Maria Arendt

Maria Arendt

2017 Scholarship Recipient - Graduate Award (Wisconsin)

Thank you so much for selecting me to receive the Targeting Excellence 2017 Scholarship. The $3000 will help immensely to decrease my student debt load. I feel fortunate to have a community of supporters in the agriculture industry. I am also honored to receive such a generous award.

Hometown: Madison, WI

School: University of Wisconsin – Madison

Major / Species: Comparative Biomedical Sciences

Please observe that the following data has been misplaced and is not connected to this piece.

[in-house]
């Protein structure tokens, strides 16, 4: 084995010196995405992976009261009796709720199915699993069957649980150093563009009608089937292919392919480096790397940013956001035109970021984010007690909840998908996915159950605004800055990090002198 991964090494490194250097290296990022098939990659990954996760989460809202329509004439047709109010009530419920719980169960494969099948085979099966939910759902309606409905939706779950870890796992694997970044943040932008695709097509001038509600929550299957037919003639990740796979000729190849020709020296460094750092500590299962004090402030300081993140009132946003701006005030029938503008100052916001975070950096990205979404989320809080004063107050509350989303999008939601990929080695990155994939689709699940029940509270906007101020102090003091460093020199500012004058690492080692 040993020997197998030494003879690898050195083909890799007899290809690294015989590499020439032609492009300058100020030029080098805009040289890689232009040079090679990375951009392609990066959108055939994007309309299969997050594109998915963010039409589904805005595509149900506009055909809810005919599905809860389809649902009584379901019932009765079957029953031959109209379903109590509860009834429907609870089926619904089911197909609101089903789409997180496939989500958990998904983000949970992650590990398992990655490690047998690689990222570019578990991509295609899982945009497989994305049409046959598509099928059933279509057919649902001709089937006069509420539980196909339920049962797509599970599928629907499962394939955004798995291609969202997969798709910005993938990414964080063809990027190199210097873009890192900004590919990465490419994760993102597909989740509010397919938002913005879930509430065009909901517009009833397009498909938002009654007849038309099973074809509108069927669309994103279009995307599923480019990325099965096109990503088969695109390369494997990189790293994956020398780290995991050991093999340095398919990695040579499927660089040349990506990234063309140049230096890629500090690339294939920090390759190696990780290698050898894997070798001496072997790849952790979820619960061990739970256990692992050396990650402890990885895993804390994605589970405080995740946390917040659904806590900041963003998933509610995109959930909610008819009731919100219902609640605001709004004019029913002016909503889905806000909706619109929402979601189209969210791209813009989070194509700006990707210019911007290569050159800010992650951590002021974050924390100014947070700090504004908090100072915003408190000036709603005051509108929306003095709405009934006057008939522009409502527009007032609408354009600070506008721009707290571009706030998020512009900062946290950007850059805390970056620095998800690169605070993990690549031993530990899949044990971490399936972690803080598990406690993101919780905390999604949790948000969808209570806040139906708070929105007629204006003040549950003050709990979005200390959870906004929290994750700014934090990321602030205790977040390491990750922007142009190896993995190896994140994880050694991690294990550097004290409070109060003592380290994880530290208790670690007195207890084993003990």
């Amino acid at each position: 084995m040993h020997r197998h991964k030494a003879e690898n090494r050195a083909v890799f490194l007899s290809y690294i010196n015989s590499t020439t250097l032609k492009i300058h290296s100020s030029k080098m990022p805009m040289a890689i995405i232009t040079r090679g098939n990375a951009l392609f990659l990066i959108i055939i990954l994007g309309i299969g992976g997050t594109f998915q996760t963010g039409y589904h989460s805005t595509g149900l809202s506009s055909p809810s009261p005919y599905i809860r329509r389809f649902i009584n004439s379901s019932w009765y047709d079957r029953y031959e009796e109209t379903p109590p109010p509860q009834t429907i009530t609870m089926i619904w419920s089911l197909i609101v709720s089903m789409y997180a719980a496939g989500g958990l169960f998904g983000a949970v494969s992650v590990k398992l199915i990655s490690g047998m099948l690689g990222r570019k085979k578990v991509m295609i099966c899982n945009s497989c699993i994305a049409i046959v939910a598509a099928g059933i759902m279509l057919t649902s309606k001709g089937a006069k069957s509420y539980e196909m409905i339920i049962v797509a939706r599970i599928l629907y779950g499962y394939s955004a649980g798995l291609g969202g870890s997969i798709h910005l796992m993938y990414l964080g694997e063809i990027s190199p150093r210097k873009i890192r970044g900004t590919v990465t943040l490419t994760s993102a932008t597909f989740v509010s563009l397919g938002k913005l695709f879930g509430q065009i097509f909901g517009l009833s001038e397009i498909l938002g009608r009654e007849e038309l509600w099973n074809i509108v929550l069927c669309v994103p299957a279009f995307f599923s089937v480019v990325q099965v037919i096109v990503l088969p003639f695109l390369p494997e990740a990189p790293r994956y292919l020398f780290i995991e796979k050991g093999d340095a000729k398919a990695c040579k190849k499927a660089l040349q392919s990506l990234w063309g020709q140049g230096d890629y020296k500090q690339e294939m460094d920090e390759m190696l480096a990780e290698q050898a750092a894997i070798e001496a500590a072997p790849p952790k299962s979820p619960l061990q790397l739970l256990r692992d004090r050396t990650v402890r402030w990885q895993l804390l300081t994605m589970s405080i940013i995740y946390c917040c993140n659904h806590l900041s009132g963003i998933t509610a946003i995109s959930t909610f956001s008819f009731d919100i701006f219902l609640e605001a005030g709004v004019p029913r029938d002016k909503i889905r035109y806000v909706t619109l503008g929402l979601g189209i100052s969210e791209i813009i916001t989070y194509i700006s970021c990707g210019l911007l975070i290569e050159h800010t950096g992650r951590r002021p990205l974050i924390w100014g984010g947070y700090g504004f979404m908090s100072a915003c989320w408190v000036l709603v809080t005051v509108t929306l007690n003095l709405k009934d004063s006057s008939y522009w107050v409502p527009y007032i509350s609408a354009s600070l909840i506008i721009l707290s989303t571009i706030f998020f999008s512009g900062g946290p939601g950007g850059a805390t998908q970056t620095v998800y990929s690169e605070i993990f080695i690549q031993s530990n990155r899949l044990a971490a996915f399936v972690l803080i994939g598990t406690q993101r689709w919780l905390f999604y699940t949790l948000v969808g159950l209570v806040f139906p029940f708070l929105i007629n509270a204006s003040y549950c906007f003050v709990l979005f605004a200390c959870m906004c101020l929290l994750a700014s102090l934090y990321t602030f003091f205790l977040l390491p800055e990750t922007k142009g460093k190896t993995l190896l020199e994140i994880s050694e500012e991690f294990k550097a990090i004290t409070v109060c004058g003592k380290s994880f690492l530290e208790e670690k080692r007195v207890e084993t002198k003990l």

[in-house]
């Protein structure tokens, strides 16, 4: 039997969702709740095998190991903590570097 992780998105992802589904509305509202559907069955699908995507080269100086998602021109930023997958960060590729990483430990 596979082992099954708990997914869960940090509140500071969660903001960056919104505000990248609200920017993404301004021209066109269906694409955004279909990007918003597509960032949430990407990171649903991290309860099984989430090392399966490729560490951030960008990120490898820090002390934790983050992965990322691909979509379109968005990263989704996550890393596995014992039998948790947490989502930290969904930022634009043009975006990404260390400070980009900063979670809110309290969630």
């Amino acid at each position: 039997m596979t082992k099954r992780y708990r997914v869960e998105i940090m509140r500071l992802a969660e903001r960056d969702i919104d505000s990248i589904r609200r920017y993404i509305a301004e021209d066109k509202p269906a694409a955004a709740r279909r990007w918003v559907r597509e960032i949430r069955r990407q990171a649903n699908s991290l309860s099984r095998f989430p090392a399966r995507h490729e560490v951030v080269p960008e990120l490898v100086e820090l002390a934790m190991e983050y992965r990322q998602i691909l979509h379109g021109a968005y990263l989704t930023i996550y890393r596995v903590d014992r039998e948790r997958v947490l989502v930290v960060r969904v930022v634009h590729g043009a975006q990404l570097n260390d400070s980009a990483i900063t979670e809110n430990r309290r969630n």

Career Goals: [insert goals]The goal of my educational career has been to gain the knowledge needed to be able to make a lasting positive impact on the poultry industry. In addition to my undergraduate Animal Science degree at Iowa State University, I had the opportunity to participate in the Midwest Poultry Consortium – Center of Excellence; a two summers long program culminating in an 18 credit emphasis in Poultry Science. Through this program I also interned at Gold ‘N Plump Poultry, a broiler company, which gave me an understanding of all levels of production. After working closely with Gold ‘N Plump’s veterinarian, I decided that I wanted to pursue a career as a poultry veterinarian. Becoming a poultry veterinarian meant that I could play a vital role at the interface of animal health and food safety. However, the summer before I began veterinary school I interned at an animal nutrition company in Austria called Agromed. Agromed had recently developed a new ‘eubiotic fibre’ product, and I worked closely with the head of research and development to perform feed trials and utilize the data to develop marketing materials. I enjoyed assisting in field trials and felt that I could make a greater impact on animal agriculture by further pursuing a career in research. During the first summer of veterinary school at the University of Wisconsin – Madison, I participated in the Merial Veterinary Summer Scholars program by working the Dr. Erik Hofmeister at the United States Geological Survey: National Wildlife Health Center. My project titled “Alleviating Stress in Captive Zebra Finches”, utilized a corticosterone enzyme-linked immunoassay to investigate the efficacy of novel ways to improve animal welfare, and culminated in a poster presentation. After my second year of veterinary school, I was awarded funding to pursue my Masters of Comparative Biomedical Sciences Degree through a 12-month mentored research program supported by the UW-Madison School of Veterinary Medicine. Through this program I joined Dr. Mark Cook’s laboratory and began to work on determining the role of mucosal interleukin-10 (IL-10) in Eimeria infection. In addition to performing several broiler feed trials, I successfully developed a capture ELISA and immunofluorescence techniques to analyze interleukin-10 in the gastrointestinal mucosa during Eimeria infection, culminating in two publications, several posters presentations, and my Master of Science thesis. I felt so passionate about this research project that I enrolled in the Comparative Biomedical Sciences PhD program. Due to the nature of UW-Madison’s dual degree program, I am able to complete my veterinary degree while pursuing a PhD concurrently. I will proudly graduate with my DVM this spring, and continue working towards my PhD over the next few years. My ultimate goal is to work in the research and development department of an allied animal health company to provide alternative therapeutics other than antibiotics to production animals. It is my hope that my experience and education adequately prepares and qualifies me for this prestigious career.

 

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